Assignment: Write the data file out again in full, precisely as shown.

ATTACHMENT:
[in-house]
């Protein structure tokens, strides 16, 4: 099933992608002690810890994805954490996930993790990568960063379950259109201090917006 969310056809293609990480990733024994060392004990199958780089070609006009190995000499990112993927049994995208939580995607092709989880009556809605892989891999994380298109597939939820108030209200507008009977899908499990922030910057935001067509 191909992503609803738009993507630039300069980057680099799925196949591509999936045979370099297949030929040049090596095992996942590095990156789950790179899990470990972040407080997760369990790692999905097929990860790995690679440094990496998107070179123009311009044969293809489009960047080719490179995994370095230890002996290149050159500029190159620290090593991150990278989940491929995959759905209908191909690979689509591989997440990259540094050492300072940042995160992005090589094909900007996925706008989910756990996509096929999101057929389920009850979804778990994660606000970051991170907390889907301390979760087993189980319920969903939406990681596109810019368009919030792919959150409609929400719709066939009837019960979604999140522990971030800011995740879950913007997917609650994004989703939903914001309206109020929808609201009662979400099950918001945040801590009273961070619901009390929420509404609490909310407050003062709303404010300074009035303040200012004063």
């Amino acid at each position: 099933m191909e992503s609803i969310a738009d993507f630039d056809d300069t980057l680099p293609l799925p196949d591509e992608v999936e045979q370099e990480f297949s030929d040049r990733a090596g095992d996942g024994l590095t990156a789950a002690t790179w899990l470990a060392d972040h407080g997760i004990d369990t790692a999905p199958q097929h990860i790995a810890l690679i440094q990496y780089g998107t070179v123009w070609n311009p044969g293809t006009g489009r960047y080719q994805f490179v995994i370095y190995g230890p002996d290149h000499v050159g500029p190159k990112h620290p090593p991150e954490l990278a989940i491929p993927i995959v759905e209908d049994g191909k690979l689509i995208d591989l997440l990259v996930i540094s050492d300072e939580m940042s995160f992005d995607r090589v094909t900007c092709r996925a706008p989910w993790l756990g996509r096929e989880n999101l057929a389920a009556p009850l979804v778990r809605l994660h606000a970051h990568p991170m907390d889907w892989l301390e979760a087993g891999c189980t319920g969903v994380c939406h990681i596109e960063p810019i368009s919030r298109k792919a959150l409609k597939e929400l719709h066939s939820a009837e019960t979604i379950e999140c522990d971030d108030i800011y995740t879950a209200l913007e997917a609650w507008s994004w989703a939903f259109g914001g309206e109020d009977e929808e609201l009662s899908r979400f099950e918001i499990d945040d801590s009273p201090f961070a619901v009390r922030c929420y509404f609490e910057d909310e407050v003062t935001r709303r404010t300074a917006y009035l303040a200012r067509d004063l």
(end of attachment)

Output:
[in-house]
């Protein structure tokens, strides 16, 4: 099933992608002690810890994805954490996930993790990568960063379950259109201090917006 969310056809293609990480990733024994060392004990199958780089070609006009190995000499990112993927049994995208939580995607092709989880009556809605892989891999994380298109597939939820108030209200507008009977899908499990922030910057935001067509 191909992503609803738009993507630039300069980057680099799925196949591509999936045979370099297949030929040049090596095992996942590095990156789950790179899990470990972040407080997760369990790692999905097929990860790995690679440094990496998107070179123009311009044969293809489009960047080719490179995994370095230890002996290149050159500029190159620290090593991150990278989940491929995959759905209908191909690979689509591989997440990259540094050492300072940042995160992005090589094909900007996925706008989910756990996509096929999101057929389920009850979804778990994660606000970051991170907390889907301390979760087993189980319920969903939406990681596109810019368009919030792919959150409609929400719709066939009837019960979604999140522990971030800011995740879950913007997917609650994004989703939903914001309206109020929808609201009662979400099950918001945040801590009273961070619901009390929420509404609490909310407050003062709303404010300074009035303040200012004063």
């Amino acid at each position: 099933m191909e992503s609803i969310a738009d993507f630039d056809d300069t980057l680099p293609l799925p196949d591509e992608v999936e045979q370099e990480f297949s030929d040049r990733a090596g095992d996942g024994l590095t990156a789950a002690t790179w899990l470990a060392d972040h407080g997760i004990d369990t790692a999905p199958q097929h990860i790995a810890l690679i440094q990496y780089g998107t070179v123009w070609n311009p044969g293809t006009g489009r960047y080719q994805f490179v995994i370095y190995g230890p002996d290149h000499v050159g500029p190159k990112h620290p090593p991150e954490l990278a989940i491929p993927i995959v759905e209908d049994g191909k690979l689509i995208d591989l997440l990259v996930i540094s050492d300072e939580m940042s995160f992005d995607r090589v094909t900007c092709r996925a706008p989910w993790l756990g996509r096929e989880n999101l057929a389920a009556p009850l979804v778990r809605l994660h606000a970051h990568p991170m907390d889907w892989l301390e979760a087993g891999c189980t319920g969903v994380c939406h990681i596109e960063p810019i368009s919030r298109k792919a959150l409609k597939e929400l719709h066939s939820a009837e019960t979604i379950e999140c522990d971030d108030i800011y995740t879950a209200l913007e997917a609650w507008s994004w989703a939903f259109g914001g309206e109020d009977e929808e609201l009662s899908r979400f099950e918001i499990d945040d801590s009273p201090f961070a619901v009390r922030c929420y509404f609490e910057d909310e407050v003062t935001r709303r404010t300074a917006y009035l303040a200012r067509d004063l």